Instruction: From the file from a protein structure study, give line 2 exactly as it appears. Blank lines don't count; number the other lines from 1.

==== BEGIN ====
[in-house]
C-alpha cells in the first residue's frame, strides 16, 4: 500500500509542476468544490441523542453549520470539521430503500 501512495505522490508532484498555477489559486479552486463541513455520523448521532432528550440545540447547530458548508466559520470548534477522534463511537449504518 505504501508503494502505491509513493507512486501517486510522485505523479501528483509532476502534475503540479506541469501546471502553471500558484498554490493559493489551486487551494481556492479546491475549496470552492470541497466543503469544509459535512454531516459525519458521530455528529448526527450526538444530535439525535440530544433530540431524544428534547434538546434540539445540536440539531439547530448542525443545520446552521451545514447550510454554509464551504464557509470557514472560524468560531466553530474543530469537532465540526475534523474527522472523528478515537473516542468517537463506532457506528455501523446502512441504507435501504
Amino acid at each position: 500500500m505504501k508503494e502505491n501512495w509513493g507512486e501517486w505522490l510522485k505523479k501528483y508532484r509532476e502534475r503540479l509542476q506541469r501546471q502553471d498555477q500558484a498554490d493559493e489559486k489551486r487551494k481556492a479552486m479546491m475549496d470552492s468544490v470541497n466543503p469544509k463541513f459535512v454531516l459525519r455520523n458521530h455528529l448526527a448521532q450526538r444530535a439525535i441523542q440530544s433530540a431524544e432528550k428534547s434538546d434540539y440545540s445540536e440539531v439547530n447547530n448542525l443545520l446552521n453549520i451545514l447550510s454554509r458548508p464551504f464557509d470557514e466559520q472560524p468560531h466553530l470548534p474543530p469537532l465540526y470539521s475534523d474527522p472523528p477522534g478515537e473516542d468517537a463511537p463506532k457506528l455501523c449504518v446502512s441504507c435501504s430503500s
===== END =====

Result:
C-alpha cells in the first residue's frame, strides 16, 4: 500500500509542476468544490441523542453549520470539521430503500 501512495505522490508532484498555477489559486479552486463541513455520523448521532432528550440545540447547530458548508466559520470548534477522534463511537449504518 505504501508503494502505491509513493507512486501517486510522485505523479501528483509532476502534475503540479506541469501546471502553471500558484498554490493559493489551486487551494481556492479546491475549496470552492470541497466543503469544509459535512454531516459525519458521530455528529448526527450526538444530535439525535440530544433530540431524544428534547434538546434540539445540536440539531439547530448542525443545520446552521451545514447550510454554509464551504464557509470557514472560524468560531466553530474543530469537532465540526475534523474527522472523528478515537473516542468517537463506532457506528455501523446502512441504507435501504